Publish These After I Die

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<p>After famous writers die, their souls go the heaven. However, the papers and manuscripts they leave behind stay subject to our puny human laws, the laws of earth, where spouses and publishers and courts all contend to establish who can publish what of the deceased’s work. It isn’t always this way, but, as the <strong>Virginia Quarterly Review</strong> notes, <a href=”http://www.vqronline.org/blog/2010/06/07/author-estates/?utm_source=feedburner&utm_medium=feed&utm_campaign=Feed:+vqronline/zwwk+%28Virginia+Quarterly+Review%29″>when it goes bad, it goes annoyingly, stupidly bad</a>:</p>
<p>Poor Inna Grade, wife of Yiddish writer Chaim Grade, was so overly protective of her husband and his work that <a href=”http://www.nytimes.com/2010/05/18/books/18grade.html”>her death was cheered in literary quarters</a>, as it promised a flood of Chaim’s manuscripts; but it now seems that there are <a href=”http://artsbeat.blogs.nytimes.com/2010/05/24/new-twists-in-the-tale-of-chaim-grade/”>a will and heirs</a>, complicating the issue further. Scholars will have to maintain their holding patterns.</p>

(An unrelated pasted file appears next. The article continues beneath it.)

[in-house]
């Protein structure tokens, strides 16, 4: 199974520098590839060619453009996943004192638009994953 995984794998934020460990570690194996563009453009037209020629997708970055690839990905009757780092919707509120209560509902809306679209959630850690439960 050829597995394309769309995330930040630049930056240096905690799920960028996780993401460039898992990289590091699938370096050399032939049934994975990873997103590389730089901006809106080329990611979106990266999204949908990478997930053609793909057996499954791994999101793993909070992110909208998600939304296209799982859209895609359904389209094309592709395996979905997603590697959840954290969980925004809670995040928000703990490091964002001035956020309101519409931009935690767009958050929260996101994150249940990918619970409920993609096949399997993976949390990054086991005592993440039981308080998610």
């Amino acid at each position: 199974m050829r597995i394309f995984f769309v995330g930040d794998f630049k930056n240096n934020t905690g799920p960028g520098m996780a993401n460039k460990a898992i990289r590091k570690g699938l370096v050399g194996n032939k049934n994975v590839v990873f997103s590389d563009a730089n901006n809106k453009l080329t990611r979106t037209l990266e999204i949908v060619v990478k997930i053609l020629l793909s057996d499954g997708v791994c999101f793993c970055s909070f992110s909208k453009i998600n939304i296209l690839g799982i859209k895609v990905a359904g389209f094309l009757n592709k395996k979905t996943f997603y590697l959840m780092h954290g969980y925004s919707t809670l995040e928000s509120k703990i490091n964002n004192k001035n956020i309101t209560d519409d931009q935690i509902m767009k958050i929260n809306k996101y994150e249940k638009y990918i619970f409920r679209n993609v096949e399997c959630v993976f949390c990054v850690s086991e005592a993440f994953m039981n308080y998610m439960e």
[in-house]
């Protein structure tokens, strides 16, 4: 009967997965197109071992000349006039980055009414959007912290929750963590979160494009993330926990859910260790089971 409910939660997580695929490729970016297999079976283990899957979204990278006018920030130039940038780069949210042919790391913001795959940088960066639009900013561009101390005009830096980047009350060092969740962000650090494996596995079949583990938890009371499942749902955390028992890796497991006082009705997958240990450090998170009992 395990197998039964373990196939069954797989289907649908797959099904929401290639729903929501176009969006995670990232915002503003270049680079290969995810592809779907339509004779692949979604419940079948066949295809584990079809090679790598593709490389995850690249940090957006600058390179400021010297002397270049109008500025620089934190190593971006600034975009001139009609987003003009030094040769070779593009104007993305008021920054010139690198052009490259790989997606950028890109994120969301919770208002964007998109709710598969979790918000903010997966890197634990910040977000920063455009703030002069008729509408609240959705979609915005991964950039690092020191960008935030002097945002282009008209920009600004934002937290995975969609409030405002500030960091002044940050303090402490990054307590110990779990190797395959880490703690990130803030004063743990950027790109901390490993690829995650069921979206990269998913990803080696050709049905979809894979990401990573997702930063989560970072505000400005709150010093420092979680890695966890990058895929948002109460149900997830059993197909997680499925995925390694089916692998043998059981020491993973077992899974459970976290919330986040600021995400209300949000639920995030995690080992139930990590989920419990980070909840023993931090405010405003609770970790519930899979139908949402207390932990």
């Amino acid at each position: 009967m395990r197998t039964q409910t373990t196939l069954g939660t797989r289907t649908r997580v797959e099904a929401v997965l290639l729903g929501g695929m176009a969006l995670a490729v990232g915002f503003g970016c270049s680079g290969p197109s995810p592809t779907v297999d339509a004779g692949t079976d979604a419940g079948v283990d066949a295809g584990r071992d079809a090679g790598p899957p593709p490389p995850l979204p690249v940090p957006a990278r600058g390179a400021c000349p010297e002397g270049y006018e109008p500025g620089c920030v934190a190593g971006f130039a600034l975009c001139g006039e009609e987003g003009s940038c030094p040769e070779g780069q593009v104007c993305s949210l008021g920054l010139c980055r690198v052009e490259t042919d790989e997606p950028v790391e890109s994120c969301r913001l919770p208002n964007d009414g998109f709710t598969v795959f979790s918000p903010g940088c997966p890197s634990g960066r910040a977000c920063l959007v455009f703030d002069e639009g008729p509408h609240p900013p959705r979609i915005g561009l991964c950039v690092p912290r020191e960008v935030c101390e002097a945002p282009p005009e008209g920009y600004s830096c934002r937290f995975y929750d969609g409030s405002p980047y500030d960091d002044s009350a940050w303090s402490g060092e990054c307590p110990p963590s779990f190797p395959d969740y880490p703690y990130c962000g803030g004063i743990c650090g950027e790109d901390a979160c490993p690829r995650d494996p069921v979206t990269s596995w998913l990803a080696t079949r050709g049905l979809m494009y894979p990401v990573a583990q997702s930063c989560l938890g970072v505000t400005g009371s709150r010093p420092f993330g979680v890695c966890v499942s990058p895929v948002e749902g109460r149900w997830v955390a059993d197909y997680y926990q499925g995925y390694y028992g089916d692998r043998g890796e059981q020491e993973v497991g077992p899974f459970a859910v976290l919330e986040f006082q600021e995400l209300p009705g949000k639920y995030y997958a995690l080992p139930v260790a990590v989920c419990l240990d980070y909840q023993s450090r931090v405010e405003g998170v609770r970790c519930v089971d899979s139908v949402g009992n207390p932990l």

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<strong>Source: <a href=”http://www.vqronline.org/blog/2010/06/07/author-estates/?utm_source=feedburner&utm_medium=feed&utm_campaign=Feed:+vqronline/zwwk+%28Virginia+Quarterly+Review%29″>Virginia Quarterly Review</a>
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<em>Congratulations to the</em> Virginia Quarterly Review<em>, which won a <a href=”https://www.utne.com/utne-independent-press-awards-winners-2010.aspx”>2010 Utne Independent Press Award</a> for international coverage.</em>
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<em>Image by <a href=”http://www.flickr.com/photos/7197250@N06/3041954566/”>a.drian</a>, licensed under <a href=”http://creativecommons.org/licenses/by-nd/2.0/deed.en”>Creative Commons</a>.</em>
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